The word personality comes from the Latin word persona. A persona was the term used in antiquity for the theatrical mask used by performers. While most people associate masks with hiding one's identity, the theatrical mask's initial function was to represent or signify a certain feature of a character's personality. Psychologists use the term personality to define a distinct pattern of thoughts, emotions, and behaviors. It is the distinctive and permanent way our thoughts, emotions, and behaviors are organized. It refers to psychological distinctions between individuals, not physical or biological differences (e.g., height or age).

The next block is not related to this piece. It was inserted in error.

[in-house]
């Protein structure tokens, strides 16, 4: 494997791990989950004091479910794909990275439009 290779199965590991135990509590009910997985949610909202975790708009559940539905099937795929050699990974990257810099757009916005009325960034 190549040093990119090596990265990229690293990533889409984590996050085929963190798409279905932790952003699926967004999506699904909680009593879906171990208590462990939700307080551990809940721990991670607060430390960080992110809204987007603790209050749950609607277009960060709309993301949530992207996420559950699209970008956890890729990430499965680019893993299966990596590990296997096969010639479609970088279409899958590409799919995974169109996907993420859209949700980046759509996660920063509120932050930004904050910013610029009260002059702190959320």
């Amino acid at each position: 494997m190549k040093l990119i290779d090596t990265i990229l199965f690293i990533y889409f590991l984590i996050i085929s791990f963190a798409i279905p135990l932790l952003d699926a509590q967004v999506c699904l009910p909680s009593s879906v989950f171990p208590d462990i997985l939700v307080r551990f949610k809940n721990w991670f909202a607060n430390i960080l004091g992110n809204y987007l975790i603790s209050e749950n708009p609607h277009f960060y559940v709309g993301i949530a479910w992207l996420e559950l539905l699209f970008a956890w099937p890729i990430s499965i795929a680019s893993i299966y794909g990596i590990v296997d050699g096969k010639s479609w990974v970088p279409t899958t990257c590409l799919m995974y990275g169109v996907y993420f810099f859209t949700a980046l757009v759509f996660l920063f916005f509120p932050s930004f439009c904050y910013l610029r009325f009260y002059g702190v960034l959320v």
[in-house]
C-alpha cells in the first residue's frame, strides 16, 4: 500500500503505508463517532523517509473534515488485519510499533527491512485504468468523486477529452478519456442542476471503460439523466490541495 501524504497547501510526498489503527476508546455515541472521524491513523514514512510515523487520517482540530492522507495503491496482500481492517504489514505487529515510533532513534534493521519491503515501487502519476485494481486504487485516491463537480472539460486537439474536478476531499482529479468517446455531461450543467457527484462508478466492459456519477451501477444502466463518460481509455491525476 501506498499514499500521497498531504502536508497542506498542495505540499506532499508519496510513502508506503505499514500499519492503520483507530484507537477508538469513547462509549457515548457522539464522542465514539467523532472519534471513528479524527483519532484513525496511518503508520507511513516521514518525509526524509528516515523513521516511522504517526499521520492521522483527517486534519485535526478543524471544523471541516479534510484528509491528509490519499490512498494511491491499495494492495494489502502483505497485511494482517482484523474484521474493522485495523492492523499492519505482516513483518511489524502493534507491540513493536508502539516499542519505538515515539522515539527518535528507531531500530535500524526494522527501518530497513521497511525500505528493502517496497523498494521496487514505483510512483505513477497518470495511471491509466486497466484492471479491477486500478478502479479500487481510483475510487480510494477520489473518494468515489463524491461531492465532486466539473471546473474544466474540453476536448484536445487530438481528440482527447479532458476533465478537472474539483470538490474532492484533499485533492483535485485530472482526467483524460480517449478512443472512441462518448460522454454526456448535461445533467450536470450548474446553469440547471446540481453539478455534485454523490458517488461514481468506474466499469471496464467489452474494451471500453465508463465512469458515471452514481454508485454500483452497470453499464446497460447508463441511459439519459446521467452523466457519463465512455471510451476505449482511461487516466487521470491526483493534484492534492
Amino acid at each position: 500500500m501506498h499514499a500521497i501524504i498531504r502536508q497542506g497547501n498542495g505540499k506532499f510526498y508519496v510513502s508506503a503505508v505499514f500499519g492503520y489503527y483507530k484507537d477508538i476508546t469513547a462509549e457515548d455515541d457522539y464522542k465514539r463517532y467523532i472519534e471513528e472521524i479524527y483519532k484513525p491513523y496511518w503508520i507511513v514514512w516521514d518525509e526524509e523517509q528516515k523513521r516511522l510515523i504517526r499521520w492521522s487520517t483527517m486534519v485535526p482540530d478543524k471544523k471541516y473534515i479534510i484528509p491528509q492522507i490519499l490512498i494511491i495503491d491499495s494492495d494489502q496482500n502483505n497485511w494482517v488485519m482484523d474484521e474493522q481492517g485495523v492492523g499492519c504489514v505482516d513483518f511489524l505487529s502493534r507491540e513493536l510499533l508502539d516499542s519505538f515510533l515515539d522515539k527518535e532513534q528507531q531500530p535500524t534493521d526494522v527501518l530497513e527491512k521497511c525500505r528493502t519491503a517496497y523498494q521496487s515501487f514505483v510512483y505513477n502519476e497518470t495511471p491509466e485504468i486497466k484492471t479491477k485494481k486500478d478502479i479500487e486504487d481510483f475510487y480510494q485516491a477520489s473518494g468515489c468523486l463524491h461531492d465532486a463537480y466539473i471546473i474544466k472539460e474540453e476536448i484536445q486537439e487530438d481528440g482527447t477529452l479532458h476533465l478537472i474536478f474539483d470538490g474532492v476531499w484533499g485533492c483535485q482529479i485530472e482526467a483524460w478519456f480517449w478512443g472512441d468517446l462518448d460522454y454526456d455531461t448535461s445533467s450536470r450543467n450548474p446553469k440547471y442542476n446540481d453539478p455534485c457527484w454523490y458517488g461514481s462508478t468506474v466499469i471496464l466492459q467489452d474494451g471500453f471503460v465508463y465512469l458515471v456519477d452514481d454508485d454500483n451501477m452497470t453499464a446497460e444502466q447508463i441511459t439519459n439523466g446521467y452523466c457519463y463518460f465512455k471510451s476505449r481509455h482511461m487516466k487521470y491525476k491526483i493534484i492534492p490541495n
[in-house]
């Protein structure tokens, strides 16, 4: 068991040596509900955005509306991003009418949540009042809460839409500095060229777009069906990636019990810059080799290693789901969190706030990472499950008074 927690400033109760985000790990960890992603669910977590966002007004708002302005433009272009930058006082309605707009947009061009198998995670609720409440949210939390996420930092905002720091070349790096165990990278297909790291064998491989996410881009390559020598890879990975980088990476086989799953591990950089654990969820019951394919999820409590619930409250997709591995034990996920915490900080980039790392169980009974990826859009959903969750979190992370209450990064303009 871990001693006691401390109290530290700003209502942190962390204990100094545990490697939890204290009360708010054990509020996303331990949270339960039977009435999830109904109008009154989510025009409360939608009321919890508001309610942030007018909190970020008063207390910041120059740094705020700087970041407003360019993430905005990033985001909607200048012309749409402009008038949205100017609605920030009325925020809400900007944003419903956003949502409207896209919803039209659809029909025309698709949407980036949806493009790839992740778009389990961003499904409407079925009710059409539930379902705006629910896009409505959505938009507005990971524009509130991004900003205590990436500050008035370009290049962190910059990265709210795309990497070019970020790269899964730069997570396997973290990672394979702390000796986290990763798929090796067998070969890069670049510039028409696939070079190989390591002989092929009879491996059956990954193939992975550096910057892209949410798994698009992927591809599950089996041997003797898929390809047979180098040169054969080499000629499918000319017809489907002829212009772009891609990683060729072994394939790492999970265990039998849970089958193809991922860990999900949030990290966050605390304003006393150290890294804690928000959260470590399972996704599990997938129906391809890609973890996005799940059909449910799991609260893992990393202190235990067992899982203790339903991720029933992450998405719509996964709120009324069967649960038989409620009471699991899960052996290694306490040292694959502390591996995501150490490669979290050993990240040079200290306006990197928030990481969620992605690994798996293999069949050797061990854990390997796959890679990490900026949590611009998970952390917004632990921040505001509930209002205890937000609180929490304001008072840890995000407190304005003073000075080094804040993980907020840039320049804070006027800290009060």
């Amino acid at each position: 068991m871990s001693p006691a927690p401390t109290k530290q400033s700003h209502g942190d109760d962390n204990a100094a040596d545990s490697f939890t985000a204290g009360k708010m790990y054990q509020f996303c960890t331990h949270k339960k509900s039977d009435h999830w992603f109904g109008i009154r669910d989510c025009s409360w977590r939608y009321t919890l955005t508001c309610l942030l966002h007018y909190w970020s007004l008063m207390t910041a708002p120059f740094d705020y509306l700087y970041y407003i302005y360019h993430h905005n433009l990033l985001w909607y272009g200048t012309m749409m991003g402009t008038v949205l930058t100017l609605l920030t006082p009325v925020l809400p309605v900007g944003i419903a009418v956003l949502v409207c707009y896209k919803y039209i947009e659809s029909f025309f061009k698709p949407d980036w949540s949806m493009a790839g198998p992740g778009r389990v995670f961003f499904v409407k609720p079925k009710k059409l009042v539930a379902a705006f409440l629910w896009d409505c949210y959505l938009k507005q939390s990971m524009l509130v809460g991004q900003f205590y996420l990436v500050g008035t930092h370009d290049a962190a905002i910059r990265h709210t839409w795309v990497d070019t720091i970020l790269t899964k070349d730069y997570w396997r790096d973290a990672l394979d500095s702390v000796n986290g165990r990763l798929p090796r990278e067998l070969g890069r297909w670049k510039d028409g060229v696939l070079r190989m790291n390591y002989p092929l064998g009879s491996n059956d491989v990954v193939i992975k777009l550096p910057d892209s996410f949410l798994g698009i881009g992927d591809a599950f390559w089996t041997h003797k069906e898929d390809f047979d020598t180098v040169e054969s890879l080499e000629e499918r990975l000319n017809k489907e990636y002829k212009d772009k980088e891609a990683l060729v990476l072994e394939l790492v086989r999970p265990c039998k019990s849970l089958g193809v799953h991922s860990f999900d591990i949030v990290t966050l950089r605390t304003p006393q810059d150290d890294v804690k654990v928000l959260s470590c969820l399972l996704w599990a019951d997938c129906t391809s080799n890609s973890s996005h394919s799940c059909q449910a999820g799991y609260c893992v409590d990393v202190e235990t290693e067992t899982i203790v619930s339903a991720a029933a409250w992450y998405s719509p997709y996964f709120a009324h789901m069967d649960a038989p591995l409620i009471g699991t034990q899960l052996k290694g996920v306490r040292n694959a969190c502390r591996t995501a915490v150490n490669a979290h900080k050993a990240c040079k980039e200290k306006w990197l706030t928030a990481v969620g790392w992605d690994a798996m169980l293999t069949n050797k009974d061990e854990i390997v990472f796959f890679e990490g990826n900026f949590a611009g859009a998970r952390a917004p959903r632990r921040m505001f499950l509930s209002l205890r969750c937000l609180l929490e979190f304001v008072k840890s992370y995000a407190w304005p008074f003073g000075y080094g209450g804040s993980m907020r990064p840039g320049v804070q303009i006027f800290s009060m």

An individual's personality can be assessed by gauging their level of various psychological states, traits, values, interests, attitudes, worldviews, cognitive styles, etc. Personality assessment involves the administration, scoring, and interpretation of empirically supported measures of personality traits and styles in order to refine clinical diagnoses, structure and inform psychological interventions, and improve the precision of behaviour prediction in various circumstances and environments (e.g., clinical, forensic, organizational, educational).
Personality assessments may be classified into two categories: type and trait-based assessments. In all types of personality assessments, it is presumed that a person's personality is fixed, inherited, and responsible for their tendency to act consistently in most situations.